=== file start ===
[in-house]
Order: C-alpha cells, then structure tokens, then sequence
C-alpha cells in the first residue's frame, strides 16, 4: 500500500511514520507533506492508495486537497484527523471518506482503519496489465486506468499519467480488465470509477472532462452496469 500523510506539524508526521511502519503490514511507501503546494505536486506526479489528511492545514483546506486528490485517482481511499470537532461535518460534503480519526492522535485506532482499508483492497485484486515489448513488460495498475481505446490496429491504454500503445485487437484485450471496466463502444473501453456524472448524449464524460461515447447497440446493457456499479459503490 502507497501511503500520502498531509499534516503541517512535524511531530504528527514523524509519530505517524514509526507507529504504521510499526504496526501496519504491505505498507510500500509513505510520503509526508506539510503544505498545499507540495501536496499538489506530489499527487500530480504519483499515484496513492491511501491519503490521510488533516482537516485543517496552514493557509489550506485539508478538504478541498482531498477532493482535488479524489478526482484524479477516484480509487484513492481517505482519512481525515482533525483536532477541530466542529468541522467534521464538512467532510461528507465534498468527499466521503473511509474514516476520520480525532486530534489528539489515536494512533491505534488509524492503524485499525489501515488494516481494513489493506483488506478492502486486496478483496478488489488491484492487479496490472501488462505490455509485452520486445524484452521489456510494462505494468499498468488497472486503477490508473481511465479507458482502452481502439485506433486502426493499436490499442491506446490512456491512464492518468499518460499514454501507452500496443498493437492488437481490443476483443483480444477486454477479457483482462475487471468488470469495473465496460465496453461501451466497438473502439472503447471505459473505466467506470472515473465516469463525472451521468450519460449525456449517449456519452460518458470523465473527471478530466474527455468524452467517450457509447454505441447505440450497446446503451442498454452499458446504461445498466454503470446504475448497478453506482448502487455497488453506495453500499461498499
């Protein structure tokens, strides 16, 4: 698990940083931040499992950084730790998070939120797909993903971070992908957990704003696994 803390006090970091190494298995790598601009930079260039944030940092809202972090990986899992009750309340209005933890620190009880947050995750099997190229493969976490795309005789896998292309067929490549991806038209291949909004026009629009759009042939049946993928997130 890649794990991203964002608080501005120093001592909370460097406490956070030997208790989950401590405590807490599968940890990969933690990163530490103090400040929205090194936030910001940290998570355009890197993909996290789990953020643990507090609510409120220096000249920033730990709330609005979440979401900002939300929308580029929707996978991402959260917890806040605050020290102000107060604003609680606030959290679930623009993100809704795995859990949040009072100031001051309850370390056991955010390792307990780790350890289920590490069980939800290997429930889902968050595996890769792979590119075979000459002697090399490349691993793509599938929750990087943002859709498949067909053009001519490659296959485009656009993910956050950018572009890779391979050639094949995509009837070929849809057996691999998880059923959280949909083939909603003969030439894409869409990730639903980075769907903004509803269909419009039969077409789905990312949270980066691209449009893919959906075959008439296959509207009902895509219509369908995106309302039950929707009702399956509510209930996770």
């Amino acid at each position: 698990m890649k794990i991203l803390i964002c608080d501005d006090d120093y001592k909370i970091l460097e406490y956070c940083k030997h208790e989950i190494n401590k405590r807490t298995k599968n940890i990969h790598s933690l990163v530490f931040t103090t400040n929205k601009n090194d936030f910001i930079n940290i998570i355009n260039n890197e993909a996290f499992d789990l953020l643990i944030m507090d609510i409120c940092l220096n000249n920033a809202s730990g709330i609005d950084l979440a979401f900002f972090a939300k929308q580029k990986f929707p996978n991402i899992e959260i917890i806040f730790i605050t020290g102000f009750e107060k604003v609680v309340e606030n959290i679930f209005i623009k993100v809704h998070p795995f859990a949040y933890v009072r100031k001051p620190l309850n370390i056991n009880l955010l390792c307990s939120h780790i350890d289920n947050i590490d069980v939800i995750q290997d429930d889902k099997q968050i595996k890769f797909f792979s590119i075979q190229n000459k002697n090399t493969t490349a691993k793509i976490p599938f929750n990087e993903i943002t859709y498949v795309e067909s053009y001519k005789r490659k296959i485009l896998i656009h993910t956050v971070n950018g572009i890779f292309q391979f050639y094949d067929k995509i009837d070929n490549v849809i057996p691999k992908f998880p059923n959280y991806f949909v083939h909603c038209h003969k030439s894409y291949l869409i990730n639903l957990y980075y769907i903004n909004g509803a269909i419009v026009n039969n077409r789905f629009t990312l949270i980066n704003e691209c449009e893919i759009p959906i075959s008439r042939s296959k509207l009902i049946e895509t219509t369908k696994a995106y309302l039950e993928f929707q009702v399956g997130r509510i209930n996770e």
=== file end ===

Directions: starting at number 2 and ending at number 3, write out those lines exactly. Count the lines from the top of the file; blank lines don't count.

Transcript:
Order: C-alpha cells, then structure tokens, then sequence
C-alpha cells in the first residue's frame, strides 16, 4: 500500500511514520507533506492508495486537497484527523471518506482503519496489465486506468499519467480488465470509477472532462452496469 500523510506539524508526521511502519503490514511507501503546494505536486506526479489528511492545514483546506486528490485517482481511499470537532461535518460534503480519526492522535485506532482499508483492497485484486515489448513488460495498475481505446490496429491504454500503445485487437484485450471496466463502444473501453456524472448524449464524460461515447447497440446493457456499479459503490 502507497501511503500520502498531509499534516503541517512535524511531530504528527514523524509519530505517524514509526507507529504504521510499526504496526501496519504491505505498507510500500509513505510520503509526508506539510503544505498545499507540495501536496499538489506530489499527487500530480504519483499515484496513492491511501491519503490521510488533516482537516485543517496552514493557509489550506485539508478538504478541498482531498477532493482535488479524489478526482484524479477516484480509487484513492481517505482519512481525515482533525483536532477541530466542529468541522467534521464538512467532510461528507465534498468527499466521503473511509474514516476520520480525532486530534489528539489515536494512533491505534488509524492503524485499525489501515488494516481494513489493506483488506478492502486486496478483496478488489488491484492487479496490472501488462505490455509485452520486445524484452521489456510494462505494468499498468488497472486503477490508473481511465479507458482502452481502439485506433486502426493499436490499442491506446490512456491512464492518468499518460499514454501507452500496443498493437492488437481490443476483443483480444477486454477479457483482462475487471468488470469495473465496460465496453461501451466497438473502439472503447471505459473505466467506470472515473465516469463525472451521468450519460449525456449517449456519452460518458470523465473527471478530466474527455468524452467517450457509447454505441447505440450497446446503451442498454452499458446504461445498466454503470446504475448497478453506482448502487455497488453506495453500499461498499